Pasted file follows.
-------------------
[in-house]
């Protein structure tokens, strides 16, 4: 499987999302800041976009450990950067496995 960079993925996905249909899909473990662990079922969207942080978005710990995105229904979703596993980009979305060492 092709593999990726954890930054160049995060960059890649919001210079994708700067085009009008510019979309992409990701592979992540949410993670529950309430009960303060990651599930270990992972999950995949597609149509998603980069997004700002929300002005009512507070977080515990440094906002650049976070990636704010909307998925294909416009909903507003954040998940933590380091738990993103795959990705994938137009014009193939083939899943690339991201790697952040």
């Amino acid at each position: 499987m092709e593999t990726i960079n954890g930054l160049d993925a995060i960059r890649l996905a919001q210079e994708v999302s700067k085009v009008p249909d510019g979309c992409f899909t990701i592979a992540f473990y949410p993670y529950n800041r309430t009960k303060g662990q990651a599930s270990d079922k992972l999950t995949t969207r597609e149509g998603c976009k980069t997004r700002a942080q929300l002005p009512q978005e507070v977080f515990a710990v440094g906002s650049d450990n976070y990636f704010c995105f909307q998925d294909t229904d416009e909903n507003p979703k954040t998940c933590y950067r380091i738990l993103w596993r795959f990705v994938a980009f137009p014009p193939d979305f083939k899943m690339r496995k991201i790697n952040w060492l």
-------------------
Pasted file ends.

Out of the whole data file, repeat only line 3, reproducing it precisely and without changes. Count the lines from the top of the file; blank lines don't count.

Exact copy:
């Amino acid at each position: 499987m092709e593999t990726i960079n954890g930054l160049d993925a995060i960059r890649l996905a919001q210079e994708v999302s700067k085009v009008p249909d510019g979309c992409f899909t990701i592979a992540f473990y949410p993670y529950n800041r309430t009960k303060g662990q990651a599930s270990d079922k992972l999950t995949t969207r597609e149509g998603c976009k980069t997004r700002a942080q929300l002005p009512q978005e507070v977080f515990a710990v440094g906002s650049d450990n976070y990636f704010c995105f909307q998925d294909t229904d416009e909903n507003p979703k954040t998940c933590y950067r380091i738990l993103w596993r795959f990705v994938a980009f137009p014009p193939d979305f083939k899943m690339r496995k991201i790697n952040w060492l």